Friday, November 1, 2013

We Hate Incumbents - Except Our Own

This column originally appeared in The Sun Chronicle on November 1, 2013
By Bill Gouveia


            Opinion polls across the country clearly show voters are not happy with incumbent members of Congress.  They would like to see them voted out of office.


            Well, not so fast.  They don’t like incumbents other than those who represent them personally.  Those particular congressmen they want to keep in office.  It is primarily other people’s incumbents they have a real problem with in Washington.


            That’s not to say no veteran lawmakers are in serious trouble with their local constituency.  There are certainly many battleground elections that will come up in 2014, especially in the primaries where both conservatives and liberals will try to outflank each other to either the extreme right or left.  It is much easier to upset a sitting member of Congress in the primary than in the general election because there are simply less voters.


            But if incumbents are so disliked and so heavily blamed for the many problems facing this nation today, why are they not replaced more often?  Why do voters send the same officials back to Washington year after year?


            Well, there are many reasons.  Chief among them may be the old adage about “the devil you know” being safer than the one you don’t. 


Predictability is a trait not discussed much by those who analyze elections, but it weighs mightily in the minds of campaign experts when they try to influence them.  If you always know where an official stands on most issues, you don’t have to put a lot of effort into swaying them to your side.  But true mavericks – otherwise known as those who actually vote their consciences rather than their party – require more attention and work to earn their support.


            It is also true that incumbents have a built-in advantage with the local political establishment.  Governors, mayors, city councilors, and selectmen all count on their local congressperson to keep federal funds flowing and help them solve their problems.  They invest in relationships with the congressional staff as well as the elected official.  They are loathe to give that up and start all over, afraid they might lose whatever “edge” they had.  They also have the advantage of their particular political party.


            Additionally, Congressmen and Congresswomen love to come home to the district and blame everything on everyone else in Washington.  You know, those “other people” who make the job of our poor, beleaguered elected heroes so difficult.  We are constantly reminded how lucky we all are to have the independent, strong-minded local person to fight our battles for us in that crazy capital city.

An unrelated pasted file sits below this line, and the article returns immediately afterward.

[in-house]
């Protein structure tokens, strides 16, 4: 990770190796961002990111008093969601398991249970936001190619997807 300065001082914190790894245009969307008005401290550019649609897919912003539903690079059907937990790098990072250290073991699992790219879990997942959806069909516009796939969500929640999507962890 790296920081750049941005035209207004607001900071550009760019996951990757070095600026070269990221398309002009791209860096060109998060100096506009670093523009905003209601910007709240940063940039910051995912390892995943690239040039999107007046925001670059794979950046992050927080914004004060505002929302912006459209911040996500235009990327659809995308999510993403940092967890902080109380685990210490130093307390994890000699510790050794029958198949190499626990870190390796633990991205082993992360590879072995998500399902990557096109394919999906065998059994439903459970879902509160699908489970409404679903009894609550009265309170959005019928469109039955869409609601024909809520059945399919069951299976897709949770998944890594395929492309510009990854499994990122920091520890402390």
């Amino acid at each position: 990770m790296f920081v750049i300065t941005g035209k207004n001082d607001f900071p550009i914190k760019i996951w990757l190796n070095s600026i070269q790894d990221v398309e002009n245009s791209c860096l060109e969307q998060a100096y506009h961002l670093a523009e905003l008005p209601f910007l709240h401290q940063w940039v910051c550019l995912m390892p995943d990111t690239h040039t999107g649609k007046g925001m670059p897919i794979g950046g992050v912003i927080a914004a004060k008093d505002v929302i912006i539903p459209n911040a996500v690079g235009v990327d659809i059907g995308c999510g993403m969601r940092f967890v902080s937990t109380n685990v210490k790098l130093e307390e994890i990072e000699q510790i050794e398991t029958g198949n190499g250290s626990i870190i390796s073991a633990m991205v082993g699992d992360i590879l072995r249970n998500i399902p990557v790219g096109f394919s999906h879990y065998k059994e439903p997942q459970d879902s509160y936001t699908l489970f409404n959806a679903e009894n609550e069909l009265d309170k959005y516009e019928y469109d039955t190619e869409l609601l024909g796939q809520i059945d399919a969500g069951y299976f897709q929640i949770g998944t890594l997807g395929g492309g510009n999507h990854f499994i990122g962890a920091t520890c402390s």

Some say it is amazing that in this internet age, with all the sources of informational available to people, that incumbents can continue to defend their often indefensible records.  But that itself highlights a common misperception quite prevalent today.


            Just because the public has a vastly increased number of “informational opportunities” does not mean they are taking advantage of them.  The fact there are more places to go for information (both good and bad) does not mean the public is therefore more informed on the issues of the day.


            You can lead a voter to the issues, but you can’t make them vote.  People love to complain about the lack of general progress in Washington and in their own states, but that does not mean they are looking to truly understand how to improve their political lot in life.


            In other words – just because you give the average voter more access to information does not mean they will use it for purposes other than bolstering their already-formed political positions.  Information is indeed power, but power is exercised for purposes both good and bad regularly. 


            Contrary to what some people may believe, it is still generally a good thing to be an incumbent.  Fundraising is easier, and using the perks of office is always a good way to increase your re-election chances.


            The vast majority of those in Congress are incumbents.  Those newcomers who get elected in 2014 will be incumbents by 2016.  And unfortunately, Congress changes those who enter it much more than those who enter it change Congress.


            All politics are local, as former Speaker Tip O’Neill so eloquently said.  And everybody hates incumbents – except those who benefit by their incumbency.


Bill Gouveia is a local columnist and can be emailed at and followed on Twitter at @Billinsidelook.

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